Now, you might think that the issue is not about moral permissibility but perhaps more about propriety; certain forms of behavior may be morally permissible, yet doing them in public is just improper or socially unacceptable or such. No doubt, we can think of many examples. Suppose that one of my acquaintances died recently and that I have always regarded him as rather stupid and insufferably arrogant; it would be totally fine to say that to my wife, in private, but not so nice to express this thought in his public eulogy. Or, to take another example, I presume that you really do not want to see the couple sitting next to you in the restaurant hitting it off too passionately or, to the contrary, having a nasty row. But these kinds of examples, where we think that certain forms of conduct would be inappropriate in public though unobjectionable in private, are not about protection of privacy. On the contrary; these are cases in which it is the public zone that is in need of some protection, not the private. People have some legitimate expectations about what they want to encounter in public spaces of various kinds. It is the nature of our public spaces and communal interactions that are at stake here, not privacy.
The second reason for thinking that the dome conception of privacy is misguided pertains to the confusion between an interest in privacy and the much broader interest we have in personal autonomy. There are many areas in life, and the ways we can choose to live it, that should be free from legal interference; that does not make them an issue of privacy. A good case in point is the famous U.S. Supreme Court decision in Griswold v. Connecticut that introduced the idea of a constitutional right to privacy into American jurisprudence. This was a noble decision on the wrong grounds. Griswold concerned the right to use contraceptives. The state of Connecticut sought to make contraceptive use illegal; it prohibited the use of “any drug, medicinal article or instrument for the purpose of preventing conception.” The Supreme Court decided that the state law violated a constitutional right to privacy. Perhaps the Court thought that anything to do with sex is a matter of privacy, or perhaps it just used the opportunity to elevate the right to privacy to a constitutional level (presumably both). Either way, the main moral issue in Griswold has nothing to do with privacy. People should have a right to use contraceptives because it is an exercise of their right to personal autonomy. People have a right to decide whether and when to have children, just as they have many other rights about decisions and choices that shape the kind of life they want to lead. Surely we agree with the Griswold decision that it is not the business of the law to regulate such matters. But that does not make it an issue of privacy. It is not the business of the law to determine what career I should chose, whom I should marry or what hobbies I should cultivate. It is not the business of the law to decide where I should live, how I spend my vacation or with whom, what books I should read, and so on and so forth. All these issues, and countless others, should be left for people to decide for themselves, for obvious reasons. But none of these choices and decisions, essential for any reasonable exercise of our personal autonomy, has anything to do with privacy. If you equate the right to privacy with the right to personal autonomy, you just admit that there is no particular interest in privacy that is worthy of protection, distinct from the much broader and, admittedly, more important, right to personal autonomy. For reasons that I have tried to articulate above, I think that this would be a mistake.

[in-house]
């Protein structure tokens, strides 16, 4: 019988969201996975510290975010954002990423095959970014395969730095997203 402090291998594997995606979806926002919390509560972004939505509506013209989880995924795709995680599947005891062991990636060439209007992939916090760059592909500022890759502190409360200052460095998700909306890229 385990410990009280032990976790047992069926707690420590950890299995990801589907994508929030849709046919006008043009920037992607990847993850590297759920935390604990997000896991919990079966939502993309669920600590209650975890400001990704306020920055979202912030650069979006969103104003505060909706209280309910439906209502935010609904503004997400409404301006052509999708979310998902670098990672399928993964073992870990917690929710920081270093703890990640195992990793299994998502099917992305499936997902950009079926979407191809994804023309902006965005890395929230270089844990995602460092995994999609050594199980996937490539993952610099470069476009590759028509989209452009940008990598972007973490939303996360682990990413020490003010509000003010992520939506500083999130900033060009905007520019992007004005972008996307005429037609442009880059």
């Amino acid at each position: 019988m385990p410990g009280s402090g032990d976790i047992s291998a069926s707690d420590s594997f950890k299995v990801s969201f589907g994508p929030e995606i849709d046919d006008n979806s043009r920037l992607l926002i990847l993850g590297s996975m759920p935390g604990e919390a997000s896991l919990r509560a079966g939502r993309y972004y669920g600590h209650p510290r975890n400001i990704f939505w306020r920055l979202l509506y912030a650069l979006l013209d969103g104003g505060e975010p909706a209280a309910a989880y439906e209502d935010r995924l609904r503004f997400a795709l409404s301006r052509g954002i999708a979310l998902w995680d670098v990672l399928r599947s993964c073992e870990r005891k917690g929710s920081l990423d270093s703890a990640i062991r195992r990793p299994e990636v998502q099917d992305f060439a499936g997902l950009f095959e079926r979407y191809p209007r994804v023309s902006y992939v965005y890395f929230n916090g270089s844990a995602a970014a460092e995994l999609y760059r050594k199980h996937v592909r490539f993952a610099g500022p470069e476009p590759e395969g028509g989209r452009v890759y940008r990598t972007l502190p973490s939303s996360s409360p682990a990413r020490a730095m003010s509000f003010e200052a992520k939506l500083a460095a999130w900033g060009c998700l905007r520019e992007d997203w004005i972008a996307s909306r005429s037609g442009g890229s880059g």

A philosophical account of the right to privacy should explain a few things. It should explain what the distinct interest is that the right is there to protect, what it takes to secure it and what would count as a violation of the right. I argued that the interest in question is our interest in having a reasonable measure of control over ways in which we present ourselves to others. I argued that in order to secure this kind of interest we need to have a reasonably secure and predictable environment about the flow of information. And then it follows that a violation of the right to privacy consists in the manipulation of the environment in ways that unjustifiably diminish one’s ability to control how one presents oneself to others.
An account of the right to privacy should also explain, however, what makes it the case that people have such wildly differing views about privacy and about what counts as a violation of the right. I hope that the account offered here gives some answers to those questions as well. For one thing, we should not confuse privacy with autonomy. Secondly, remember that the interest that grounds the right to privacy is rough and vague to begin with because it is an interest in a reasonable amount of control, and people may have reasonable disagreements about what reasonableness requires. The same goes for the reasonableness qualifier concerning the predictability of the environment and what would count as reasonable risks that people should be expected to assume in their daily lives. The right to privacy is just not the kind of right that can be expected to have sharp boundaries. Finally, I argued that many of the practical and legal concerns we face about matters of privacy are driven by the fear of abuse of power, which is an additional concern and one that is specific to the particular kind of entity suspected of potential misuse of information.